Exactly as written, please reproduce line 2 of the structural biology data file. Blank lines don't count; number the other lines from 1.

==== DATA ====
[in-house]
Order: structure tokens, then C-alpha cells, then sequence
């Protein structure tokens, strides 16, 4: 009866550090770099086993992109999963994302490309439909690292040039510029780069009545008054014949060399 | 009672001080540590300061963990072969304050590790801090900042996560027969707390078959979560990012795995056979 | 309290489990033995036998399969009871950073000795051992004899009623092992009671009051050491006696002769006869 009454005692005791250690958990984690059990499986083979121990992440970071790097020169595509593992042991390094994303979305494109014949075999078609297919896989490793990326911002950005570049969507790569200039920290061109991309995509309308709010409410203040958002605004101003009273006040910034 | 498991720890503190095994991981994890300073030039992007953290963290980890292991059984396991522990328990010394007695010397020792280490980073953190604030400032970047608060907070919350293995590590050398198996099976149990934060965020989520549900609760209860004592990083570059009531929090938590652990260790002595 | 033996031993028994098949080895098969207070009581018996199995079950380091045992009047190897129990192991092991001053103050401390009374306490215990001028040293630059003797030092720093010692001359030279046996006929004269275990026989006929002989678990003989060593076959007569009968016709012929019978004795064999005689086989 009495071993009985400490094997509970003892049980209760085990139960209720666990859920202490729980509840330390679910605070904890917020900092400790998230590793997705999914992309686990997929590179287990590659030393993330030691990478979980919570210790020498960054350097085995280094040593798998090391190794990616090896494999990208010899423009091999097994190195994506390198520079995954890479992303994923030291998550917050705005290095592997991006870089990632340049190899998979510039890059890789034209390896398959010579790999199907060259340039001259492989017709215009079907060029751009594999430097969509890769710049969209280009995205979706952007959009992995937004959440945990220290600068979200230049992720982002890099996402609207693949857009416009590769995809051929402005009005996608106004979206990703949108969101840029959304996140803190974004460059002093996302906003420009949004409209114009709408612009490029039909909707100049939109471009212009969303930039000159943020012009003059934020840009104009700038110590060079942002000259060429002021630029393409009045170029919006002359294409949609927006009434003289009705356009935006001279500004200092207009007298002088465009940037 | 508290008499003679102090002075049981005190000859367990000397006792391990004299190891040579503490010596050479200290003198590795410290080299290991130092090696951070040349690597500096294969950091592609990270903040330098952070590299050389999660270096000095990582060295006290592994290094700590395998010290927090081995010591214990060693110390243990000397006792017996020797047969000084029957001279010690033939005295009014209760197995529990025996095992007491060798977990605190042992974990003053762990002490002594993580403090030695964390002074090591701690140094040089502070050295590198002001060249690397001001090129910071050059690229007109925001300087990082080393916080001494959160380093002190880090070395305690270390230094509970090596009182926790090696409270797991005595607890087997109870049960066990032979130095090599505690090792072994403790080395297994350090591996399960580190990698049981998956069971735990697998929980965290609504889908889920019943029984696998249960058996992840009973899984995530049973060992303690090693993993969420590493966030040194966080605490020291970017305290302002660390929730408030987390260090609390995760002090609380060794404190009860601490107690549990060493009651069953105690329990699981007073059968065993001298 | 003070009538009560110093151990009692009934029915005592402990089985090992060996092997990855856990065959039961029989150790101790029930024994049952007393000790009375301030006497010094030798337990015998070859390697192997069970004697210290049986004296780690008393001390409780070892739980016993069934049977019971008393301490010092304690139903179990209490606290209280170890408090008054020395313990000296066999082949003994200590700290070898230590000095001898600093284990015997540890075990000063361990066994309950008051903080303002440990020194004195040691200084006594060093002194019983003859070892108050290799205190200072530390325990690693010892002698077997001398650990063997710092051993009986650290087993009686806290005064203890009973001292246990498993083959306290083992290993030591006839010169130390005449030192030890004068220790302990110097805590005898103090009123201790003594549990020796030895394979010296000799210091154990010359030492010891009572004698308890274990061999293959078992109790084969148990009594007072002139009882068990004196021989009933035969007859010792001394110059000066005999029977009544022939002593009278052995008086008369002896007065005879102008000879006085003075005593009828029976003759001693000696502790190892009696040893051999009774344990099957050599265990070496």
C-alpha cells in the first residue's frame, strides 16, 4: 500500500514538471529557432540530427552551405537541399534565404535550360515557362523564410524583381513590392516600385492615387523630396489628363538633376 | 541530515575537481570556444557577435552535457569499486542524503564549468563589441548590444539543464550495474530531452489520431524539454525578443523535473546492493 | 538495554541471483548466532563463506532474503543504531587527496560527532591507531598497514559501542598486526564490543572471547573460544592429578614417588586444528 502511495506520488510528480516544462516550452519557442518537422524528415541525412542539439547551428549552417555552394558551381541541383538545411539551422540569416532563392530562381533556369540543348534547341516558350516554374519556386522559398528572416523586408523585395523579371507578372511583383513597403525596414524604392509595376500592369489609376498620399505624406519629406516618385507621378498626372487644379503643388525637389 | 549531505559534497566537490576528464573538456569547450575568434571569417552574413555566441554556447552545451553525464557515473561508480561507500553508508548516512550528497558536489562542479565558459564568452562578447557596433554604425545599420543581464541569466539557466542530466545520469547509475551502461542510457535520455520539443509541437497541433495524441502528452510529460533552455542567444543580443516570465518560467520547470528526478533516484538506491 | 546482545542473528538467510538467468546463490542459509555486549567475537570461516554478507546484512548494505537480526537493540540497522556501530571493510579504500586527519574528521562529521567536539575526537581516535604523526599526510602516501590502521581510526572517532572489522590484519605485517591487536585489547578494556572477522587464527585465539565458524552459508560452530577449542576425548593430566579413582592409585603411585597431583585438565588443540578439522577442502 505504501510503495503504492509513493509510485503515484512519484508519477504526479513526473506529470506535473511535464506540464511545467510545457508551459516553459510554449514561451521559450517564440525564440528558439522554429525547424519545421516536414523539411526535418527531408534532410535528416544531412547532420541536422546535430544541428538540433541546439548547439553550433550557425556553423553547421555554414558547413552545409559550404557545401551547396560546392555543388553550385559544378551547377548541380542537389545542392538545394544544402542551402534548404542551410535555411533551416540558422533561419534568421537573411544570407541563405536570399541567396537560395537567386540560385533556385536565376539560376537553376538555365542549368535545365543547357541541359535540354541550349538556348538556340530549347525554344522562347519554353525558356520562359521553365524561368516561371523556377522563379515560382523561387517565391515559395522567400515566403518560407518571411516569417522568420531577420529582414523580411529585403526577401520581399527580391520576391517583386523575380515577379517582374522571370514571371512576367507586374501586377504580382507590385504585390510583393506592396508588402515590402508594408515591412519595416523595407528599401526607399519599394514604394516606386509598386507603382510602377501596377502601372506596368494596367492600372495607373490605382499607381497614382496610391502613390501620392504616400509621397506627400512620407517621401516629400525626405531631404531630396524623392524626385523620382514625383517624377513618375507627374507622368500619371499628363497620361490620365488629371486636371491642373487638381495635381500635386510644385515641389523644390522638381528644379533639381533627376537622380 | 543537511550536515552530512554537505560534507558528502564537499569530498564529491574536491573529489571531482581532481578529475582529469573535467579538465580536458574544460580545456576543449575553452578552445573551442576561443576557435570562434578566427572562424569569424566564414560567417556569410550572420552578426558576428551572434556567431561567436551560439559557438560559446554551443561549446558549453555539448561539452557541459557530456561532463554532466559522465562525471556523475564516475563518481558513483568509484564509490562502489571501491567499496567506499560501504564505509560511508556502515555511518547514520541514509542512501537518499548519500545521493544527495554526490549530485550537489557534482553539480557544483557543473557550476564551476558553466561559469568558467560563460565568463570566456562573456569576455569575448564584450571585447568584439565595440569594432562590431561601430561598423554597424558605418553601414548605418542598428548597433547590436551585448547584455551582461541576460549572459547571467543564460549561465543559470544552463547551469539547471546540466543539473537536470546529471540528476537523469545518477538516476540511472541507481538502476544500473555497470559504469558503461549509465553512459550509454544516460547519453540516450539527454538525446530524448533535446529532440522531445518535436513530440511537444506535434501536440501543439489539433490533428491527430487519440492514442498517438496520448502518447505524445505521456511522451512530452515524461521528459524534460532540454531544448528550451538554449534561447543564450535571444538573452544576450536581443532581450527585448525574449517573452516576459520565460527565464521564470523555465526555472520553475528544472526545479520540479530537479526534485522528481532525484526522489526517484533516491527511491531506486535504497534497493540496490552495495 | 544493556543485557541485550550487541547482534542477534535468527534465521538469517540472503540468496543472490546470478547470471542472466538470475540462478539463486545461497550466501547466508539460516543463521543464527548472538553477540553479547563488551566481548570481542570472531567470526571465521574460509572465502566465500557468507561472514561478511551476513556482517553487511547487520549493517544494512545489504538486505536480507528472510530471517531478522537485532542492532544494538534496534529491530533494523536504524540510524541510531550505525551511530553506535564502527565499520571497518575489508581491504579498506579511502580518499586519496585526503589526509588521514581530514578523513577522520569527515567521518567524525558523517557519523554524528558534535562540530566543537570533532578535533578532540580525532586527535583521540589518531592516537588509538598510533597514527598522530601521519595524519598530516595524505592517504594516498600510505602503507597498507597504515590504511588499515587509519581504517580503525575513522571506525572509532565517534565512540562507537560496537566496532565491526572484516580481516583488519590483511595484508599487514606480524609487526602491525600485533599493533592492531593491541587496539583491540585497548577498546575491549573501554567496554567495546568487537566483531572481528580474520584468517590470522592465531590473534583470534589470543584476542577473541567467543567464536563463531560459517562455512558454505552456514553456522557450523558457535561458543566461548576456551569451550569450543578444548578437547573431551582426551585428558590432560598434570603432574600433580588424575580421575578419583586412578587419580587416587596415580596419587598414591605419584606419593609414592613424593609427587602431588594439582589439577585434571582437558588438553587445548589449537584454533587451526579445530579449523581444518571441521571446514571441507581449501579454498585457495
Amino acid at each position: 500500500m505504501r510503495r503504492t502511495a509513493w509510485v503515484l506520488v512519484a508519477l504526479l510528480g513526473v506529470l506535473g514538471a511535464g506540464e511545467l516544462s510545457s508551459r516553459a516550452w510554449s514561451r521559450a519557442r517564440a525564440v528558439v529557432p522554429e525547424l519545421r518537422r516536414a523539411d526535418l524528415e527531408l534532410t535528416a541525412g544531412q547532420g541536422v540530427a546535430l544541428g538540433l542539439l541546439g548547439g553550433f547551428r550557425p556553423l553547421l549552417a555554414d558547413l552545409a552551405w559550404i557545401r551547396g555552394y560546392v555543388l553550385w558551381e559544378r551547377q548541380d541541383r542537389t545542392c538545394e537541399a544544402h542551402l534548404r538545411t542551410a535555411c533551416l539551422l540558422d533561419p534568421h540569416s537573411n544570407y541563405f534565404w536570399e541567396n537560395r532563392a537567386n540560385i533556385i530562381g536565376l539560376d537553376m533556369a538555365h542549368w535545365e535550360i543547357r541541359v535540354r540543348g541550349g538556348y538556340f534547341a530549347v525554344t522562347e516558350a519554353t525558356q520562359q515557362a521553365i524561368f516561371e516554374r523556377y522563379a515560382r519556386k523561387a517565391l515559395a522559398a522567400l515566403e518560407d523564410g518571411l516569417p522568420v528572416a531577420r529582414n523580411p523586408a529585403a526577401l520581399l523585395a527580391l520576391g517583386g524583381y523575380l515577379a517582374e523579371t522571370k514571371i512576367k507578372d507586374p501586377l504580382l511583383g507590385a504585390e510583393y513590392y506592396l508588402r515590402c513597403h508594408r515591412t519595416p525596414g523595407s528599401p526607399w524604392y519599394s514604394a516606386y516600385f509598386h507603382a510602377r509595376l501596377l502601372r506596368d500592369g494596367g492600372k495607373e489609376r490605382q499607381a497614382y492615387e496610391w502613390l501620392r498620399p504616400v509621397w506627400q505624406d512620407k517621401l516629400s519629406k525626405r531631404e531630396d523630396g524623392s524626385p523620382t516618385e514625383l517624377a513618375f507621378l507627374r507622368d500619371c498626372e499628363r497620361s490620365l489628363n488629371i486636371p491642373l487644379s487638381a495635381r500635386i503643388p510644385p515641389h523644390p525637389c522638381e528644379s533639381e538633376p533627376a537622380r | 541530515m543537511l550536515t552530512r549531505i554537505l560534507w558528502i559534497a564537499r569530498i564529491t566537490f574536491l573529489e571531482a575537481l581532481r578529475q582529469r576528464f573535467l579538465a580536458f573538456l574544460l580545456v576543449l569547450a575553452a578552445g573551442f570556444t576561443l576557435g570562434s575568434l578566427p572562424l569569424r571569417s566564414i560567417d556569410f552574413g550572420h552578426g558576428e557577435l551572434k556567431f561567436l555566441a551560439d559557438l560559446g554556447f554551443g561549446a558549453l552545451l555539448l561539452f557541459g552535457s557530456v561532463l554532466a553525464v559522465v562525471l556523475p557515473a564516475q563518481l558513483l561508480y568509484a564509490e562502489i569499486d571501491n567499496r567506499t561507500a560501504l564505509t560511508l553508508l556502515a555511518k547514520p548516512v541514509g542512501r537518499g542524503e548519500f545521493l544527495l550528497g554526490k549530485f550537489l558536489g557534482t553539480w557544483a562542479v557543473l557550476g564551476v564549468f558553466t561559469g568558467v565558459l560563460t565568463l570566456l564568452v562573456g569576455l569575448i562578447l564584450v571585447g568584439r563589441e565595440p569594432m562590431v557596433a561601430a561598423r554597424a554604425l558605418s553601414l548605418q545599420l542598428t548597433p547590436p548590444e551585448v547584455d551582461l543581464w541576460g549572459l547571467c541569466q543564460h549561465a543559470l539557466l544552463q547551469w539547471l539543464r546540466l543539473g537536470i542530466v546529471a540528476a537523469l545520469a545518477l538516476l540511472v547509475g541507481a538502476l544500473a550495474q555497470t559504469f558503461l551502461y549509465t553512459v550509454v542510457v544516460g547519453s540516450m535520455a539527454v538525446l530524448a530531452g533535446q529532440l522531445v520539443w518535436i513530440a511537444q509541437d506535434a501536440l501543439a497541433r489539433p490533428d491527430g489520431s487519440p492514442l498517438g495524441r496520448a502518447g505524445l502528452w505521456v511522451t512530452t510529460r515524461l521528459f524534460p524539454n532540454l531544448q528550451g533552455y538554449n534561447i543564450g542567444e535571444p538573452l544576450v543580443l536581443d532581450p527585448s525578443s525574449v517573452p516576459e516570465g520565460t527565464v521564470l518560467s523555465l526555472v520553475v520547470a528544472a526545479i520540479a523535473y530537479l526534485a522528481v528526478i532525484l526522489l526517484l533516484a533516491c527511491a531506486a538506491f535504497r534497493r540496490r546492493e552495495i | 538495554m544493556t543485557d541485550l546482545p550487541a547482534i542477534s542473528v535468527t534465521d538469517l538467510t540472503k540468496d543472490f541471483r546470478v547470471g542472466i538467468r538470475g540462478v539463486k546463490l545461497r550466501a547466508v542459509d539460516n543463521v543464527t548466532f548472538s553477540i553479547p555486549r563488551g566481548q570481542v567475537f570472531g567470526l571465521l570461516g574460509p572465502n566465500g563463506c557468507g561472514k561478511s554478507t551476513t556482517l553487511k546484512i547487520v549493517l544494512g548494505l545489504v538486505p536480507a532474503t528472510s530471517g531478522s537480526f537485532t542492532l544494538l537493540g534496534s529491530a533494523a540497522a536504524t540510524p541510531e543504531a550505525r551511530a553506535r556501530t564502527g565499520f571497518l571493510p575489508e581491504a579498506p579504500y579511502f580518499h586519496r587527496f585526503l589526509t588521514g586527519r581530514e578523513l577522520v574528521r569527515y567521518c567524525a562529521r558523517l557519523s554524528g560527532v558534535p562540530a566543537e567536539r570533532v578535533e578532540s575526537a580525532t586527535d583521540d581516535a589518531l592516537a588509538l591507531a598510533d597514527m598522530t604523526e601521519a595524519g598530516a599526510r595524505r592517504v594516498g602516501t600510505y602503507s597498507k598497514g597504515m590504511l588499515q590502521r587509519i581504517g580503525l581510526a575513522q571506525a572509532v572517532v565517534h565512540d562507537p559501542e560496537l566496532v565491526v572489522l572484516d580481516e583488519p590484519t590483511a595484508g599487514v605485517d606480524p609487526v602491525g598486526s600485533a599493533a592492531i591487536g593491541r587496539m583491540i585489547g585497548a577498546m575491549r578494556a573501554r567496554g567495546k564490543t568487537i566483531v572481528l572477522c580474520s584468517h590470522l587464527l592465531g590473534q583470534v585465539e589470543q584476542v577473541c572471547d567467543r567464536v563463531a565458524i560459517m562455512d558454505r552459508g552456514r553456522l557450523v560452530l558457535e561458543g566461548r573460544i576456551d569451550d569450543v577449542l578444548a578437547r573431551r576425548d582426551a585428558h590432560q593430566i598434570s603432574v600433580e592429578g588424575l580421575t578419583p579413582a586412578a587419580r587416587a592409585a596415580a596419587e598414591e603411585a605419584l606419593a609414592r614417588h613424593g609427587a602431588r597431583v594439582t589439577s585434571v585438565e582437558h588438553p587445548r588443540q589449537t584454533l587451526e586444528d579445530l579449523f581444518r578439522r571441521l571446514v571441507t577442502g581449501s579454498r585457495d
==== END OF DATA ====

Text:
Order: structure tokens, then C-alpha cells, then sequence